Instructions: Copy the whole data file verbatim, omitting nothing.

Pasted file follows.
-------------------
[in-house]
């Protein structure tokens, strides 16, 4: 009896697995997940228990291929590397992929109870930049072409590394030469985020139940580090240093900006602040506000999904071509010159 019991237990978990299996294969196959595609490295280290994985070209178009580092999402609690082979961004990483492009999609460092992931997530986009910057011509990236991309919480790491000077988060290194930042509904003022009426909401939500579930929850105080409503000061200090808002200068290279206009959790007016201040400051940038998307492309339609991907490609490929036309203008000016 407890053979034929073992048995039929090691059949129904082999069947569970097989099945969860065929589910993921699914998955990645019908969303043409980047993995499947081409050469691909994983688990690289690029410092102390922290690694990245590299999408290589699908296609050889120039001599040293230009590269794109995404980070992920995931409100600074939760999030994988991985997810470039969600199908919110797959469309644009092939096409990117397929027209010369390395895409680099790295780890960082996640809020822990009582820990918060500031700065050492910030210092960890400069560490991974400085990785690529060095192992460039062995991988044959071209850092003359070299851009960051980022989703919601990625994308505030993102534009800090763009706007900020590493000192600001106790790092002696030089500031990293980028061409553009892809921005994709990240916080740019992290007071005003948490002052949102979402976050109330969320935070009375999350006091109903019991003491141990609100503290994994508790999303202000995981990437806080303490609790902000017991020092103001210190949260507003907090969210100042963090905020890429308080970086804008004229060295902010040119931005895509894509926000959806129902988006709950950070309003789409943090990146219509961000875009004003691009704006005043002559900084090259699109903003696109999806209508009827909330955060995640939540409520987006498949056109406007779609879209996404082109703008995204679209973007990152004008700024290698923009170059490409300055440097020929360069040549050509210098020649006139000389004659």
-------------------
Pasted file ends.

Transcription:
[in-house]
């Protein structure tokens, strides 16, 4: 009896697995997940228990291929590397992929109870930049072409590394030469985020139940580090240093900006602040506000999904071509010159 019991237990978990299996294969196959595609490295280290994985070209178009580092999402609690082979961004990483492009999609460092992931997530986009910057011509990236991309919480790491000077988060290194930042509904003022009426909401939500579930929850105080409503000061200090808002200068290279206009959790007016201040400051940038998307492309339609991907490609490929036309203008000016 407890053979034929073992048995039929090691059949129904082999069947569970097989099945969860065929589910993921699914998955990645019908969303043409980047993995499947081409050469691909994983688990690289690029410092102390922290690694990245590299999408290589699908296609050889120039001599040293230009590269794109995404980070992920995931409100600074939760999030994988991985997810470039969600199908919110797959469309644009092939096409990117397929027209010369390395895409680099790295780890960082996640809020822990009582820990918060500031700065050492910030210092960890400069560490991974400085990785690529060095192992460039062995991988044959071209850092003359070299851009960051980022989703919601990625994308505030993102534009800090763009706007900020590493000192600001106790790092002696030089500031990293980028061409553009892809921005994709990240916080740019992290007071005003948490002052949102979402976050109330969320935070009375999350006091109903019991003491141990609100503290994994508790999303202000995981990437806080303490609790902000017991020092103001210190949260507003907090969210100042963090905020890429308080970086804008004229060295902010040119931005895509894509926000959806129902988006709950950070309003789409943090990146219509961000875009004003691009704006005043002559900084090259699109903003696109999806209508009827909330955060995640939540409520987006498949056109406007779609879209996404082109703008995204679209973007990152004008700024290698923009170059490409300055440097020929360069040549050509210098020649006139000389004659």